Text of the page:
Fredericton COVID-19 Rapid and Antibody Testing!

Ichor is now working with Corrective Health Blood Clinic in Fredericton to offer Health Canada approved COVID-19 rapid testing, as well as a score based COVID-19 Antibody test from the Mayo Clinic! 

Corrective Health is located at 435 Brookside Drive, Unit 34. Customer service inquiries are being handled by the Ichor customer support team which can be reached through the live chat function on the website, or by calling 1-844-424-6728.

Book Your COVID-19 Rapid or Antibody Test Now!

If you are travelling to the USA, you can book a rapid antigen test with us for $75 and have a signed paper result in 15-20 minutes!

Both the COVID-19 Rapid Antigen (active virus) test and the blood based COVID-19 IgG/IgM Rapid Antibody Test are minimally invasive and provide results in 15 minutes. The antigen test is a front of the nose swab only (not deep in the back like a nasopharyngeal swab), and the blood test requires a finger prick and a very small amount of blood. 

The Mayo Clinic COVID-19 Antibody Test provides a score out of 250 as to the strength of the antibodies you have, rather than the current positive/negative tests that are available. Results for this test are provided in 7-10 days and more information can be found here.

How We Can Help

Frequently Asked Questions

What is Antibody Testing?

When our body faces off against a virus our immune system creates antibodies to fight it. By testing for the antibodies specific to SARS-CoV-2 (the official name for the coronavirus which causes the disease COVID-19) and finding them within a patient, we can determine if people have been infected with the disease and likely have built up antibodies against it, at least for a short period of time.


How Does Antibody Testing Work?

Unlike other tests that diagnose COVID-19 through either a throat or nasal swab by looking for genetic evidence of the virus, antibody testing requires serology (a blood test) to see if our body's immune system has developed antibodies after fighting off SARS-CoV-2. The wonderful part about antibodies is that each one is specific to the virus or bacteria that it was produced to fight, so we can single them out and determine whether or not a person has been infected with that specific virus. Antibodies also last a lot longer in our bodies than the genetic material of the virus, allowing for a much wider window to detect it.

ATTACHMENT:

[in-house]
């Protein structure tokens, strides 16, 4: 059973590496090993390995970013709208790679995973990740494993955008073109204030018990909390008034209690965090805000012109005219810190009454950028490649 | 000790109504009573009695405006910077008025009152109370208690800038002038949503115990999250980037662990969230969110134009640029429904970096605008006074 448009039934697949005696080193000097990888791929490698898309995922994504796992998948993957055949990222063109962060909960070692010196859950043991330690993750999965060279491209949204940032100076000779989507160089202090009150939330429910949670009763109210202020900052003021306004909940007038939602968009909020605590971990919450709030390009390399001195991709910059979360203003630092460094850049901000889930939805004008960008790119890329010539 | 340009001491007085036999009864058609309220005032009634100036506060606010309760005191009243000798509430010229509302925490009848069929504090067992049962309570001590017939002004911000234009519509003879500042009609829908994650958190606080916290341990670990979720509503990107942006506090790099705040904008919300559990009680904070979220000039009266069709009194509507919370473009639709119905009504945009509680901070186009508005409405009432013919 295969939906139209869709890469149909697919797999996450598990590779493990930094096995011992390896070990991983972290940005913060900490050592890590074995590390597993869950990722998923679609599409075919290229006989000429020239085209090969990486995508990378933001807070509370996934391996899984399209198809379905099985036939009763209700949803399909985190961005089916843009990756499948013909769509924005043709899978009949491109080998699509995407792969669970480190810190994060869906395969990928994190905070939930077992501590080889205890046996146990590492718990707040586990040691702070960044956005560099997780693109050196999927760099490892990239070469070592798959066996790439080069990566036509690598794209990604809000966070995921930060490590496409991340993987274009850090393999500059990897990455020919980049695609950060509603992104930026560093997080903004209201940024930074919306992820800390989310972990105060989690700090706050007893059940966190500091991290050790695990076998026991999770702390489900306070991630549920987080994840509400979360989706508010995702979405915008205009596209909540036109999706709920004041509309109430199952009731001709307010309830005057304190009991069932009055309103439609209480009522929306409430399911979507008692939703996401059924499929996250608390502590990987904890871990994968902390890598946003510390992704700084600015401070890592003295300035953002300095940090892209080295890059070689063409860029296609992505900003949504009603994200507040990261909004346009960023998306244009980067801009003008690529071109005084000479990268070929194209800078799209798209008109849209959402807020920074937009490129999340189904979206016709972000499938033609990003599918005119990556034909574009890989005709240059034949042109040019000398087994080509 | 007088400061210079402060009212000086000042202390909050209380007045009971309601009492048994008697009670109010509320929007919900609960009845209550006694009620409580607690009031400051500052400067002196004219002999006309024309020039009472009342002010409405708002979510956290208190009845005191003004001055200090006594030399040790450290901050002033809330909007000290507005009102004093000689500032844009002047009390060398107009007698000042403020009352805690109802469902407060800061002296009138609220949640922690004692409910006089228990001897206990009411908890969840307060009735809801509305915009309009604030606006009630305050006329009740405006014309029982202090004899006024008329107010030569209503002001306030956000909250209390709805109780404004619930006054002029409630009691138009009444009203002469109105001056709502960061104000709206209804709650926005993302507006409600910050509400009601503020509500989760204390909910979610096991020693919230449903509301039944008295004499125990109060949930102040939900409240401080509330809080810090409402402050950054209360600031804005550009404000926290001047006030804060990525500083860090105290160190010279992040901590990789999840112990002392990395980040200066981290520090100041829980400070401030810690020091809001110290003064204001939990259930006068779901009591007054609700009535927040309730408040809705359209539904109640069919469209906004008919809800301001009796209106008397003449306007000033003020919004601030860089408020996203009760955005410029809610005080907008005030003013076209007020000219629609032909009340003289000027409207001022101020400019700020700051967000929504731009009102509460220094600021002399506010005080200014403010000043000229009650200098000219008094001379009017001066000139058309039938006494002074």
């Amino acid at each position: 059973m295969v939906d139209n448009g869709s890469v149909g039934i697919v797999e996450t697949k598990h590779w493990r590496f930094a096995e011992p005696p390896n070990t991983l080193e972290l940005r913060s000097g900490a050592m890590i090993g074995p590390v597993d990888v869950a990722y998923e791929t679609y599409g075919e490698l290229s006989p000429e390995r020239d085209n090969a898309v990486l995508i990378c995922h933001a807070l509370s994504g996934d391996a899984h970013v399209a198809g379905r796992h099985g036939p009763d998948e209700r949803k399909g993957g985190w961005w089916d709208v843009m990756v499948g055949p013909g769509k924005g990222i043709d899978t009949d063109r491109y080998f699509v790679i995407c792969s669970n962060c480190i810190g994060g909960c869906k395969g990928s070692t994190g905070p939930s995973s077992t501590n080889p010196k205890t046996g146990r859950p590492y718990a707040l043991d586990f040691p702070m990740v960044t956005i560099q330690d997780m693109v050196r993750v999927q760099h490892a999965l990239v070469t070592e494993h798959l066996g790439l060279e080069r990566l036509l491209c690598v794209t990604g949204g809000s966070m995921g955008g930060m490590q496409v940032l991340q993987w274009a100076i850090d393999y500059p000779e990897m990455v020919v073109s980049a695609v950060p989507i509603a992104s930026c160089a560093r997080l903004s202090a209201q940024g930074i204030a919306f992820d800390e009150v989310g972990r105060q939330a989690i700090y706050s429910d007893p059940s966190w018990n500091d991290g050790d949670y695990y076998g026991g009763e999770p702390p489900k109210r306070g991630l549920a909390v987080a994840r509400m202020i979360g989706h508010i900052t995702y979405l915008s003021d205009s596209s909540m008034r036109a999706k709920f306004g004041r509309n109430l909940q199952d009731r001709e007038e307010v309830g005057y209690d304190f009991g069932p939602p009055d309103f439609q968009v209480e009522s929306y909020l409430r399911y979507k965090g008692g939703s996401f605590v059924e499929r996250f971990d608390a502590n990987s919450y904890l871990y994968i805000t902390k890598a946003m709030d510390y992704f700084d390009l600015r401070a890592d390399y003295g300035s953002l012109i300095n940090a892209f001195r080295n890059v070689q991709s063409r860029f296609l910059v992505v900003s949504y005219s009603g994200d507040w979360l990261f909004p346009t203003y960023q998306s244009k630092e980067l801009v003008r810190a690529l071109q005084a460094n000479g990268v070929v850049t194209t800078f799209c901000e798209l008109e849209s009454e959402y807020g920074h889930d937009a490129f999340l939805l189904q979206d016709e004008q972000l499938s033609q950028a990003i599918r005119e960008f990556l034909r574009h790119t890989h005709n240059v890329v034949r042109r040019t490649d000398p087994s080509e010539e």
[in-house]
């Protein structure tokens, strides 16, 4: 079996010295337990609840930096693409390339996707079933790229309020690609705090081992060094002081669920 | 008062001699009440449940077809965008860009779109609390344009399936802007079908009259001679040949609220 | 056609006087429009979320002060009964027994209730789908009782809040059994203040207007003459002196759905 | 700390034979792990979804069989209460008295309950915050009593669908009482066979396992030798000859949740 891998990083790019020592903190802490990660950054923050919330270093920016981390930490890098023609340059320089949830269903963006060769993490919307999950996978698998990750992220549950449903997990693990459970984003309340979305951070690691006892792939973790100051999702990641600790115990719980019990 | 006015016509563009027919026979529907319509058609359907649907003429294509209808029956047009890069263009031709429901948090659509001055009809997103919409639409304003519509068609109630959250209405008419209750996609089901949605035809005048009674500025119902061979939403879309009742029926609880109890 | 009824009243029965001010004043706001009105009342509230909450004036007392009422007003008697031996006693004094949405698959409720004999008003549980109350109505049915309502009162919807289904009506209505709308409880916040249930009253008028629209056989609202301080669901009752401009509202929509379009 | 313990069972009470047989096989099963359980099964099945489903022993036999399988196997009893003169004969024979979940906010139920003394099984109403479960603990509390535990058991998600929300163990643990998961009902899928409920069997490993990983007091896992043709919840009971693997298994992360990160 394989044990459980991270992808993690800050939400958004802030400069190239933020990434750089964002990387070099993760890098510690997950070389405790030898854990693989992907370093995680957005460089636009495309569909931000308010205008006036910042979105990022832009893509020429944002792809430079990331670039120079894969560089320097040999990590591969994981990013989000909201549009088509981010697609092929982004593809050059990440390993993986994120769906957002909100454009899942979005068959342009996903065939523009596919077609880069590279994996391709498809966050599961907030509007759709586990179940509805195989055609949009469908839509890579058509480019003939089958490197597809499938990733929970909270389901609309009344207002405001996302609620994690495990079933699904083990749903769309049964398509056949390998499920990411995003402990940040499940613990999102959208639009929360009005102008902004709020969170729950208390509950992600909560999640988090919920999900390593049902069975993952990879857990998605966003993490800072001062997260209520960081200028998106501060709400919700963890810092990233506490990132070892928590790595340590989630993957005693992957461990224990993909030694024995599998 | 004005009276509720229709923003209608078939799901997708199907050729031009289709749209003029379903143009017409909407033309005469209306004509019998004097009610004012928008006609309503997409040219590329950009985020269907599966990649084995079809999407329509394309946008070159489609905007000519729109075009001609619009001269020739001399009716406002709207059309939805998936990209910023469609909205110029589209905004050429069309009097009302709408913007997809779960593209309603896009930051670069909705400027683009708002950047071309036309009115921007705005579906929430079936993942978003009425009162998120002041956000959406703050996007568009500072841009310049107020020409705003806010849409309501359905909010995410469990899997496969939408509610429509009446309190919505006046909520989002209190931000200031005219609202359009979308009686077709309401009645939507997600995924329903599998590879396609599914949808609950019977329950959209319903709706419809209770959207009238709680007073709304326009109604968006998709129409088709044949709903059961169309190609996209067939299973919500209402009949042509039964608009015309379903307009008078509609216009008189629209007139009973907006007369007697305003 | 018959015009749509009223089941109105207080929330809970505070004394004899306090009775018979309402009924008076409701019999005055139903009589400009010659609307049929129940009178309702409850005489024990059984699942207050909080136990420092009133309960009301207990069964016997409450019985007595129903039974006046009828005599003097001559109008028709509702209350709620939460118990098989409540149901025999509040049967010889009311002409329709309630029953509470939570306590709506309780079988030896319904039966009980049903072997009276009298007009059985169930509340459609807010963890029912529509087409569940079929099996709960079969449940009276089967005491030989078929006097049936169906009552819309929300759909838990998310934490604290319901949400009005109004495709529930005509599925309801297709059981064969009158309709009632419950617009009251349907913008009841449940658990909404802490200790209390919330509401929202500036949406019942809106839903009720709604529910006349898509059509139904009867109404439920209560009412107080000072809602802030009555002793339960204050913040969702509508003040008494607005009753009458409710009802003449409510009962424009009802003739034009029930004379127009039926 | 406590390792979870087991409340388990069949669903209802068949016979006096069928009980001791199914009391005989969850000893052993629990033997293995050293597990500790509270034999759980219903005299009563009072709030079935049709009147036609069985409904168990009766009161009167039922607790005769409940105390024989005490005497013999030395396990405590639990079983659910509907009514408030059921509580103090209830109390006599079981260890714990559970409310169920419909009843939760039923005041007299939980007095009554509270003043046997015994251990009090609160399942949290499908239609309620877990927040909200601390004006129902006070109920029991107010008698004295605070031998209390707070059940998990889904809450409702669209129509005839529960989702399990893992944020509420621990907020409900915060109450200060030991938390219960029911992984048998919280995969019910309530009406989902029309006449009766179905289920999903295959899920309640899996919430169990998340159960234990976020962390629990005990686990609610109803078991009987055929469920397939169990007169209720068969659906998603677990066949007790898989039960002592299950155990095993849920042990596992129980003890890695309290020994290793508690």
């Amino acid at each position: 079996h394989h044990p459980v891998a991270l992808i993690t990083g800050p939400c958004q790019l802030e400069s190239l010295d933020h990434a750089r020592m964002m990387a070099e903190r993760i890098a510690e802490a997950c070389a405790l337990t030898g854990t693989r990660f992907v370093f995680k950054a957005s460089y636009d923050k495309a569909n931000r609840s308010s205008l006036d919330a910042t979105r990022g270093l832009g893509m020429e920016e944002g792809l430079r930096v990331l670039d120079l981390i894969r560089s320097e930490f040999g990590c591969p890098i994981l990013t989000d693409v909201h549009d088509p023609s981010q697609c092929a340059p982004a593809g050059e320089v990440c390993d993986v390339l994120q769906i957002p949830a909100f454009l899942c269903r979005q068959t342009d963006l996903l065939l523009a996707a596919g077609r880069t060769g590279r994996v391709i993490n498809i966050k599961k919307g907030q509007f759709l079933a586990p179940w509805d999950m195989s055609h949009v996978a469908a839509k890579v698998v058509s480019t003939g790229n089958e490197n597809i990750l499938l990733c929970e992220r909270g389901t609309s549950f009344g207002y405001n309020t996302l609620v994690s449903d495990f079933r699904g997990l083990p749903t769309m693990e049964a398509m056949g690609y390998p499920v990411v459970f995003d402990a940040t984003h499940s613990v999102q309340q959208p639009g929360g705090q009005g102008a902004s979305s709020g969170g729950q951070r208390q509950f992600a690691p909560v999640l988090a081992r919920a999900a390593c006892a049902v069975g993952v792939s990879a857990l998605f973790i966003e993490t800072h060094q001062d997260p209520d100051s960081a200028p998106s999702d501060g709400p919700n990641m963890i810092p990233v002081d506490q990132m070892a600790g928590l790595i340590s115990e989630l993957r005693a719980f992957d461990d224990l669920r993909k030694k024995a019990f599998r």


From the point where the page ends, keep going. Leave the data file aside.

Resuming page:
Why is Antibody Testing Important?

Antibody testing for COVID-19 is important because it may help identify those individuals who have recovered from the virus. Those who have the antibodies for COVID-19 most likely have developed some sort of protection or immunity against reinfection, at least for a short period of time, allowing them to return to work or other activities safely. Because the antibodies for SARS-CoV-2 remain in the body for a much longer period of time than the genetic material of the virus itself, antibody testing is also a great tool for determining past infections. As we begin to shift to the next phase of this pandemic, antibody testing is also being looked at as a way to help return things to the way they were before the virus struck.


How Accurate is This COVID-19 Serology Antibody Test?

We collect specimens on behalf of several labs that offer a SARS-CoV-2 Antibody Test. In general, if your test result comes back negative, the negative result is reported with 99% certainty. If your test result is positive, a confirmatory test is then run. If your confirmatory test is positive, it will validate the presence of antibodies with a Positive Predictive Value of 99%.

Is this COVID-19 Serology Antibody Test Designed to Identify an Active Infection of SARS-CoV-2?

No, the COVID-19 serology antibody test is only designed to determine a past infection or exposure to SARS-CoV-2. The antibodies that are created to fight off the virus usually appear around 7-14 days after contracting SARS-CoV-2. While it's possible that a serology antibody test could indicate a current infection, polymerase chain reaction (PCR) testing via a nasal or throat swab that looks for the genetic material of the virus is currently the best way to identify active SARS-CoV-2 infections. 

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